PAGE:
This Baltimore Sun item describes how the big box bookstores are no longer placing the nooks, crannies, and chairs that were once de rigueur a few decades ago. In the case of Borders, the chain has cut back their soft seating by 30%. The complaints are the usual ones: the homeless, necking lovers, people leaving trash behind, and other assorted riff-raff. (Of course, it’s not as if these prohibitive factors didn’t exist when the bookstores did provide more seating.)
Customers seem to be lounging in the bookstores anyway, sitting on the floor and sometimes not buying anything at all. But is this really so bad? One might argue that Starbucks’ tolerance for sitters who don’t purchase a cafe au lait, or anything at all really, may very well be one of the reasons why it’s impossible to wander around Manhattan without running into one of those monolithic green circles — sometimes with remarkable square footage. And there’s a considerable difference in profit margin between a $29.95 hardcover and a $2.95 cafe au lait. But you don’t see Starbucks cutting back on its soft seating.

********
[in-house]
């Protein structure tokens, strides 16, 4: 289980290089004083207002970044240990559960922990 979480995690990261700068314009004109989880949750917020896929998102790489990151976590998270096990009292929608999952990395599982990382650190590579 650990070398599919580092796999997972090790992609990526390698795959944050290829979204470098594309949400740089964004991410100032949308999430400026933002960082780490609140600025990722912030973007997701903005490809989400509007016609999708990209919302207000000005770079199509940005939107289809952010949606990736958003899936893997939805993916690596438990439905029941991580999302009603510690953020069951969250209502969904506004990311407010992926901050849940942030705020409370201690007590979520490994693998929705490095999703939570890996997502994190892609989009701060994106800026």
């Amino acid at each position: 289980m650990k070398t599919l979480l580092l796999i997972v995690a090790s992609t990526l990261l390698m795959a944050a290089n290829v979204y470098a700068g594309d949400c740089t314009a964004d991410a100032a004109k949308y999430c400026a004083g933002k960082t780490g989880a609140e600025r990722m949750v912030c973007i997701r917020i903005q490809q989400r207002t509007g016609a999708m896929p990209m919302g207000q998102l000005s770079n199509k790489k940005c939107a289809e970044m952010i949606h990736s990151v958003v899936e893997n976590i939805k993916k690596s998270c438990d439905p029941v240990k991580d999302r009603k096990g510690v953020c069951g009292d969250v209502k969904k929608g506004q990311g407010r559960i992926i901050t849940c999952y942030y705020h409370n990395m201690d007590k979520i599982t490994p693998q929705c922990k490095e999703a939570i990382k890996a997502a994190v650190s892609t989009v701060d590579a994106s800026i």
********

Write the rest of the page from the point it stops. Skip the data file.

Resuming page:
All this reminds me of what Jane Jacobs had to say about people being naturally inclined to sit on steps and how these recurrent populist acts — wholly natural, of course — led to strange underclass labels. What’s to suggest that people naturally sitting in a bookstore won’t bring in long-term revenue over time? Can’t a bookstore learn a few things from coffeehouse culture and be a kind of community? If people are permitted to sit and congregate without being badgered by a humorless manager, they might meet a friend who, in turn, might purchase a few books. Further, book enthusiasts tend to be natural browsers, often pinpointing particular volumes for later purchase. Is not a certain amount of tolerance for the literary inclined a sound business proposition?
Sure, some of the sitters will be inveterate slobs. And you’ll need staff to clean up messes and restock books. But it’s a small price to pay for an amicable atmosphere. Maybe I simply have more faith in humankind than the iron-fisted Borders executives. But I’ve found that most people, barring a few assholes who try to make everyone’s lives miserable, are pretty polite and friendly. So why be discourteous and force them sit on the floor?
[UPDATE: While I didn't have the time to dig up my copy of Jane Jacobs's The Death and Life of Great American Cities and a few other New Urbanist books to quote for this post, Charlottesville Words thankfully drew a few comparisons between this seating imbroglio and Paco Underhill's Why We Buy: The Science of Shopping.]